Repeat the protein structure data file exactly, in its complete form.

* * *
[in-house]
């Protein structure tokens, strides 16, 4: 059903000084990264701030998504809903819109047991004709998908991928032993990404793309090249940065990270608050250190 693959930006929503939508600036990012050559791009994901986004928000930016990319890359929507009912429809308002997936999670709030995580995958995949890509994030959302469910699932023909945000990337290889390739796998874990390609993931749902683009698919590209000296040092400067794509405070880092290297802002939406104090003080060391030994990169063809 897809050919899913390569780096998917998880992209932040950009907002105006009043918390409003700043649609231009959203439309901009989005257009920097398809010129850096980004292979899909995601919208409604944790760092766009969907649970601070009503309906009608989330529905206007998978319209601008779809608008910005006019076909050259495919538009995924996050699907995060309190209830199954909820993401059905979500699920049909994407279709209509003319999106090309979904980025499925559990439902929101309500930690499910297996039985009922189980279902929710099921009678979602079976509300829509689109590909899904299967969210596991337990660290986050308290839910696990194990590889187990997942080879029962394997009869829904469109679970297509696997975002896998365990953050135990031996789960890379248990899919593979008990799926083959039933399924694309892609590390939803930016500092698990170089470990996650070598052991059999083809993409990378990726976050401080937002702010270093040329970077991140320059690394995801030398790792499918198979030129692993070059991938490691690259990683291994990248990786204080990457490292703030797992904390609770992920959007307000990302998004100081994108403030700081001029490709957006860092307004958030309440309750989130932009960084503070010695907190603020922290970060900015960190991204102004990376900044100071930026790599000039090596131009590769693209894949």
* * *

[in-house]
């Protein structure tokens, strides 16, 4: 059903000084990264701030998504809903819109047991004709998908991928032993990404793309090249940065990270608050250190 693959930006929503939508600036990012050559791009994901986004928000930016990319890359929507009912429809308002997936999670709030995580995958995949890509994030959302469910699932023909945000990337290889390739796998874990390609993931749902683009698919590209000296040092400067794509405070880092290297802002939406104090003080060391030994990169063809 897809050919899913390569780096998917998880992209932040950009907002105006009043918390409003700043649609231009959203439309901009989005257009920097398809010129850096980004292979899909995601919208409604944790760092766009969907649970601070009503309906009608989330529905206007998978319209601008779809608008910005006019076909050259495919538009995924996050699907995060309190209830199954909820993401059905979500699920049909994407279709209509003319999106090309979904980025499925559990439902929101309500930690499910297996039985009922189980279902929710099921009678979602079976509300829509689109590909899904299967969210596991337990660290986050308290839910696990194990590889187990997942080879029962394997009869829904469109679970297509696997975002896998365990953050135990031996789960890379248990899919593979008990799926083959039933399924694309892609590390939803930016500092698990170089470990996650070598052991059999083809993409990378990726976050401080937002702010270093040329970077991140320059690394995801030398790792499918198979030129692993070059991938490691690259990683291994990248990786204080990457490292703030797992904390609770992920959007307000990302998004100081994108403030700081001029490709957006860092307004958030309440309750989130932009960084503070010695907190603020922290970060900015960190991204102004990376900044100071930026790599000039090596131009590769693209894949």